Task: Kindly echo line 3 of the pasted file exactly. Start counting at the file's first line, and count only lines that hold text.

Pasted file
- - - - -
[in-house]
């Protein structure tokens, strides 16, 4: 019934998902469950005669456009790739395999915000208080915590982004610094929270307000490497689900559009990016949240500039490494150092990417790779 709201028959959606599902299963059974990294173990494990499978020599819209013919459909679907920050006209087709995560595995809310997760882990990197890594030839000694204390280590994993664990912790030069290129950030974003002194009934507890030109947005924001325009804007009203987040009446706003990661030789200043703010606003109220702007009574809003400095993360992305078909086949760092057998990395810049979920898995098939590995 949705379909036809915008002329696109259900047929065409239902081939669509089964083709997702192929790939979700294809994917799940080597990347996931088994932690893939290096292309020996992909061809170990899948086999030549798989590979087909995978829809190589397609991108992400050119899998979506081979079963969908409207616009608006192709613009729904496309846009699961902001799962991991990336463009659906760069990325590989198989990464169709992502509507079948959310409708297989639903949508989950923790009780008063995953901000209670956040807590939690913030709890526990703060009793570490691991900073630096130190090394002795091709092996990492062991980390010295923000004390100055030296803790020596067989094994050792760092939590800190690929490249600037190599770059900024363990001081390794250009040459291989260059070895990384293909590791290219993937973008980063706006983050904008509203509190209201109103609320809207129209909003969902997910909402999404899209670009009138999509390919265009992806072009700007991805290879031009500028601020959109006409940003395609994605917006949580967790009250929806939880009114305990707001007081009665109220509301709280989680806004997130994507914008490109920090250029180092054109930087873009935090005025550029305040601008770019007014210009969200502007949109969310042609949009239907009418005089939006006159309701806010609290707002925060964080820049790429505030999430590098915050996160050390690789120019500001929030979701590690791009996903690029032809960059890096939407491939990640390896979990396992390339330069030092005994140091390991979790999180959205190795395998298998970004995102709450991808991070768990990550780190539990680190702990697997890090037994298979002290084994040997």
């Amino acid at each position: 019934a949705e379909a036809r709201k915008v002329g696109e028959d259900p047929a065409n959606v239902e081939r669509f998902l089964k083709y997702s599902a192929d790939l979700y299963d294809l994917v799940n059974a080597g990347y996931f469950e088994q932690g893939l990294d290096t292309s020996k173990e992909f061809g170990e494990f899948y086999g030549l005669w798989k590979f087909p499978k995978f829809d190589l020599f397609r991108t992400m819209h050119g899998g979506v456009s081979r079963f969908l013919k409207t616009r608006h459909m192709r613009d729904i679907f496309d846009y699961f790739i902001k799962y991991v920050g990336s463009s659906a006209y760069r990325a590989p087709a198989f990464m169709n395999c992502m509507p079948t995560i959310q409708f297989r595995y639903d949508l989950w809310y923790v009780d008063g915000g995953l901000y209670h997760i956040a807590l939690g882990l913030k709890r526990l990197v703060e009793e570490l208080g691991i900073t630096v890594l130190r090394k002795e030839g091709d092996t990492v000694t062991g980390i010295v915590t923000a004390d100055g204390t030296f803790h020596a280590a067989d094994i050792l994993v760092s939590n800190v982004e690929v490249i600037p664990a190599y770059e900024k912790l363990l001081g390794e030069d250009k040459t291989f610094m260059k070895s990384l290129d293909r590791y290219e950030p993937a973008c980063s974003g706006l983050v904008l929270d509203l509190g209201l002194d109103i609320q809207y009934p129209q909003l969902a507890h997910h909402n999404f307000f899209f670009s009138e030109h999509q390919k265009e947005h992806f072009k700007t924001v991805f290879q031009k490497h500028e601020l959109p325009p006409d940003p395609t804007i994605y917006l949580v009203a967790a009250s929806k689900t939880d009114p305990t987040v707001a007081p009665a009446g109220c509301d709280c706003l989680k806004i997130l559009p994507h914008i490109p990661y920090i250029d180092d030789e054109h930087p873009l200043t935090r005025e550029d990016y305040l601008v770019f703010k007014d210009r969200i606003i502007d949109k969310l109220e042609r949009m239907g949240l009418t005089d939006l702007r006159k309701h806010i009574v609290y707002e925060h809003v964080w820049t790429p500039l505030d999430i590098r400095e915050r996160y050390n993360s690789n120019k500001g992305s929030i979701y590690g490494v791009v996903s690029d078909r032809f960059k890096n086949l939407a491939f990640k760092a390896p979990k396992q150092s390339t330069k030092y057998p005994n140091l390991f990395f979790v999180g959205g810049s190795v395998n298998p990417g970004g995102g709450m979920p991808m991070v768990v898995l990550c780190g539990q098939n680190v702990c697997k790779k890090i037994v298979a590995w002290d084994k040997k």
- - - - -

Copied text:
């Amino acid at each position: 019934a949705e379909a036809r709201k915008v002329g696109e028959d259900p047929a065409n959606v239902e081939r669509f998902l089964k083709y997702s599902a192929d790939l979700y299963d294809l994917v799940n059974a080597g990347y996931f469950e088994q932690g893939l990294d290096t292309s020996k173990e992909f061809g170990e494990f899948y086999g030549l005669w798989k590979f087909p499978k995978f829809d190589l020599f397609r991108t992400m819209h050119g899998g979506v456009s081979r079963f969908l013919k409207t616009r608006h459909m192709r613009d729904i679907f496309d846009y699961f790739i902001k799962y991991v920050g990336s463009s659906a006209y760069r990325a590989p087709a198989f990464m169709n395999c992502m509507p079948t995560i959310q409708f297989r595995y639903d949508l989950w809310y923790v009780d008063g915000g995953l901000y209670h997760i956040a807590l939690g882990l913030k709890r526990l990197v703060e009793e570490l208080g691991i900073t630096v890594l130190r090394k002795e030839g091709d092996t990492v000694t062991g980390i010295v915590t923000a004390d100055g204390t030296f803790h020596a280590a067989d094994i050792l994993v760092s939590n800190v982004e690929v490249i600037p664990a190599y770059e900024k912790l363990l001081g390794e030069d250009k040459t291989f610094m260059k070895s990384l290129d293909r590791y290219e950030p993937a973008c980063s974003g706006l983050v904008l929270d509203l509190g209201l002194d109103i609320q809207y009934p129209q909003l969902a507890h997910h909402n999404f307000f899209f670009s009138e030109h999509q390919k265009e947005h992806f072009k700007t924001v991805f290879q031009k490497h500028e601020l959109p325009p006409d940003p395609t804007i994605y917006l949580v009203a967790a009250s929806k689900t939880d009114p305990t987040v707001a007081p009665a009446g109220c509301d709280c706003l989680k806004i997130l559009p994507h914008i490109p990661y920090i250029d180092d030789e054109h930087p873009l200043t935090r005025e550029d990016y305040l601008v770019f703010k007014d210009r969200i606003i502007d949109k969310l109220e042609r949009m239907g949240l009418t005089d939006l702007r006159k309701h806010i009574v609290y707002e925060h809003v964080w820049t790429p500039l505030d999430i590098r400095e915050r996160y050390n993360s690789n120019k500001g992305s929030i979701y590690g490494v791009v996903s690029d078909r032809f960059k890096n086949l939407a491939f990640k760092a390896p979990k396992q150092s390339t330069k030092y057998p005994n140091l390991f990395f979790v999180g959205g810049s190795v395998n298998p990417g970004g995102g709450m979920p991808m991070v768990v898995l990550c780190g539990q098939n680190v702990c697997k790779k890090i037994v298979a590995w002290d084994k040997k």